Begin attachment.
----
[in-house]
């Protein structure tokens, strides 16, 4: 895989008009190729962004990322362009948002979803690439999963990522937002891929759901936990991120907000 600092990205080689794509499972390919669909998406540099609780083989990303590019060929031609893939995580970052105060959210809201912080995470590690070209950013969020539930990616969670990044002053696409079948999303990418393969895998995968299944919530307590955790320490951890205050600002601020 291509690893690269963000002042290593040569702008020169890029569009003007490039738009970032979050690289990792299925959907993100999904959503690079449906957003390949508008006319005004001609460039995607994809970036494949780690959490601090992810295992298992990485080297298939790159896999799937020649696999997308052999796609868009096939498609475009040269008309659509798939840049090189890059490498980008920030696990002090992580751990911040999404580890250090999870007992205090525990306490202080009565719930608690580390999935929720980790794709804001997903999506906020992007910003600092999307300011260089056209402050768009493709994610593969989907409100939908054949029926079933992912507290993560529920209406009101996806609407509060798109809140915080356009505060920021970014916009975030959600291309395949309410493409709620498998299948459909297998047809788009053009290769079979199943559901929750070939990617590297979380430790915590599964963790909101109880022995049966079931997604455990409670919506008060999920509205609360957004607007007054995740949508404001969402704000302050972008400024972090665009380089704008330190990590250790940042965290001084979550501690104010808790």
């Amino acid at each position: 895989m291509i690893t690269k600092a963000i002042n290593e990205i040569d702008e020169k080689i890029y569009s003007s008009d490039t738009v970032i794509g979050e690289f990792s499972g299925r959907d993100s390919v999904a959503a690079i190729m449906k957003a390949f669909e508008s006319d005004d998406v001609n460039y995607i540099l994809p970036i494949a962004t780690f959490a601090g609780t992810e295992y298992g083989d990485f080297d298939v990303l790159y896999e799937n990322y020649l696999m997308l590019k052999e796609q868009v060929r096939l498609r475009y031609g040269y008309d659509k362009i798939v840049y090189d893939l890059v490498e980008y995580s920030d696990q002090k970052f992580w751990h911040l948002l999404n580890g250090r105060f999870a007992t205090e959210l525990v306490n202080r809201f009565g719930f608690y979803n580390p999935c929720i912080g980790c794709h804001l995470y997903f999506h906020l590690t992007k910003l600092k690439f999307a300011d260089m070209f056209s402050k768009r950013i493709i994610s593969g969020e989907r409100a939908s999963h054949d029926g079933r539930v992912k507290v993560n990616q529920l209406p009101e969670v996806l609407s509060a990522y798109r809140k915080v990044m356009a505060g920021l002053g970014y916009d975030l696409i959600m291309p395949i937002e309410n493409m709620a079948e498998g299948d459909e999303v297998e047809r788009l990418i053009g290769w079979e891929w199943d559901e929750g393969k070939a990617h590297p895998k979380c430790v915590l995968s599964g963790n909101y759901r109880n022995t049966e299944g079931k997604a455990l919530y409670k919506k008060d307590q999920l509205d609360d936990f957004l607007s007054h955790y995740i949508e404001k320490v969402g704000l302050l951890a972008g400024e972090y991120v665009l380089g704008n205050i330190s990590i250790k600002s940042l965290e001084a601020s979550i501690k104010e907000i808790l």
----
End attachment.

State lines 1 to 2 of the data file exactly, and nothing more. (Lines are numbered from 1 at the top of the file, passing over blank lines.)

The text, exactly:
[in-house]
């Protein structure tokens, strides 16, 4: 895989008009190729962004990322362009948002979803690439999963990522937002891929759901936990991120907000 600092990205080689794509499972390919669909998406540099609780083989990303590019060929031609893939995580970052105060959210809201912080995470590690070209950013969020539930990616969670990044002053696409079948999303990418393969895998995968299944919530307590955790320490951890205050600002601020 291509690893690269963000002042290593040569702008020169890029569009003007490039738009970032979050690289990792299925959907993100999904959503690079449906957003390949508008006319005004001609460039995607994809970036494949780690959490601090992810295992298992990485080297298939790159896999799937020649696999997308052999796609868009096939498609475009040269008309659509798939840049090189890059490498980008920030696990002090992580751990911040999404580890250090999870007992205090525990306490202080009565719930608690580390999935929720980790794709804001997903999506906020992007910003600092999307300011260089056209402050768009493709994610593969989907409100939908054949029926079933992912507290993560529920209406009101996806609407509060798109809140915080356009505060920021970014916009975030959600291309395949309410493409709620498998299948459909297998047809788009053009290769079979199943559901929750070939990617590297979380430790915590599964963790909101109880022995049966079931997604455990409670919506008060999920509205609360957004607007007054995740949508404001969402704000302050972008400024972090665009380089704008330190990590250790940042965290001084979550501690104010808790």